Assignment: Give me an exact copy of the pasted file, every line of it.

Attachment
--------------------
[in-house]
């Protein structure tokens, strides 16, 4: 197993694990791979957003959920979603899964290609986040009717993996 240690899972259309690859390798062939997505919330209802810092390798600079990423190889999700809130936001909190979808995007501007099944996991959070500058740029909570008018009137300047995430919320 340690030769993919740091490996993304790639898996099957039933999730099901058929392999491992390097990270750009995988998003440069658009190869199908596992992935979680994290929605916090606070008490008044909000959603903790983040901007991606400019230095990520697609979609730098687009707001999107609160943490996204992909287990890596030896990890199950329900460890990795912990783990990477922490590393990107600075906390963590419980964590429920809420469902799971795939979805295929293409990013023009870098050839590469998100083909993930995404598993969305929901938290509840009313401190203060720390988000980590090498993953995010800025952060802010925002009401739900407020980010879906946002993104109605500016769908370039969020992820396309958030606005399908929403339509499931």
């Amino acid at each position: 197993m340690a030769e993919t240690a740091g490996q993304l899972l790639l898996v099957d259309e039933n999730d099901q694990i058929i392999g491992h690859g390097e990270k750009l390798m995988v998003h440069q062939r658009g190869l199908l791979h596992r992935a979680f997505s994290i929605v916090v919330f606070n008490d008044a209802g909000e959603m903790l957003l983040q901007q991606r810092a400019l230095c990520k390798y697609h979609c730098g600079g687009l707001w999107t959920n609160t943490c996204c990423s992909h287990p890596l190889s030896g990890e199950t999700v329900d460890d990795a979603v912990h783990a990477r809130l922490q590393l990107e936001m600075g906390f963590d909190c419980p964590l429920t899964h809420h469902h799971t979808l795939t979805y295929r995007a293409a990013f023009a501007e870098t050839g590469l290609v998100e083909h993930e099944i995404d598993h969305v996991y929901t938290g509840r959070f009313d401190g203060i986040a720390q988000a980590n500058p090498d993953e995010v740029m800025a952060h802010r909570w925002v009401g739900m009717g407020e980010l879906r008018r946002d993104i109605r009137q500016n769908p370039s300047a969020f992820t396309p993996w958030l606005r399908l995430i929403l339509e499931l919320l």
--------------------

[in-house]
């Protein structure tokens, strides 16, 4: 197993694990791979957003959920979603899964290609986040009717993996 240690899972259309690859390798062939997505919330209802810092390798600079990423190889999700809130936001909190979808995007501007099944996991959070500058740029909570008018009137300047995430919320 340690030769993919740091490996993304790639898996099957039933999730099901058929392999491992390097990270750009995988998003440069658009190869199908596992992935979680994290929605916090606070008490008044909000959603903790983040901007991606400019230095990520697609979609730098687009707001999107609160943490996204992909287990890596030896990890199950329900460890990795912990783990990477922490590393990107600075906390963590419980964590429920809420469902799971795939979805295929293409990013023009870098050839590469998100083909993930995404598993969305929901938290509840009313401190203060720390988000980590090498993953995010800025952060802010925002009401739900407020980010879906946002993104109605500016769908370039969020992820396309958030606005399908929403339509499931």
């Amino acid at each position: 197993m340690a030769e993919t240690a740091g490996q993304l899972l790639l898996v099957d259309e039933n999730d099901q694990i058929i392999g491992h690859g390097e990270k750009l390798m995988v998003h440069q062939r658009g190869l199908l791979h596992r992935a979680f997505s994290i929605v916090v919330f606070n008490d008044a209802g909000e959603m903790l957003l983040q901007q991606r810092a400019l230095c990520k390798y697609h979609c730098g600079g687009l707001w999107t959920n609160t943490c996204c990423s992909h287990p890596l190889s030896g990890e199950t999700v329900d460890d990795a979603v912990h783990a990477r809130l922490q590393l990107e936001m600075g906390f963590d909190c419980p964590l429920t899964h809420h469902h799971t979808l795939t979805y295929r995007a293409a990013f023009a501007e870098t050839g590469l290609v998100e083909h993930e099944i995404d598993h969305v996991y929901t938290g509840r959070f009313d401190g203060i986040a720390q988000a980590n500058p090498d993953e995010v740029m800025a952060h802010r909570w925002v009401g739900m009717g407020e980010l879906r008018r946002d993104i109605r009137q500016n769908p370039s300047a969020f992820t396309p993996w958030l606005r399908l995430i929403l339509e499931l919320l």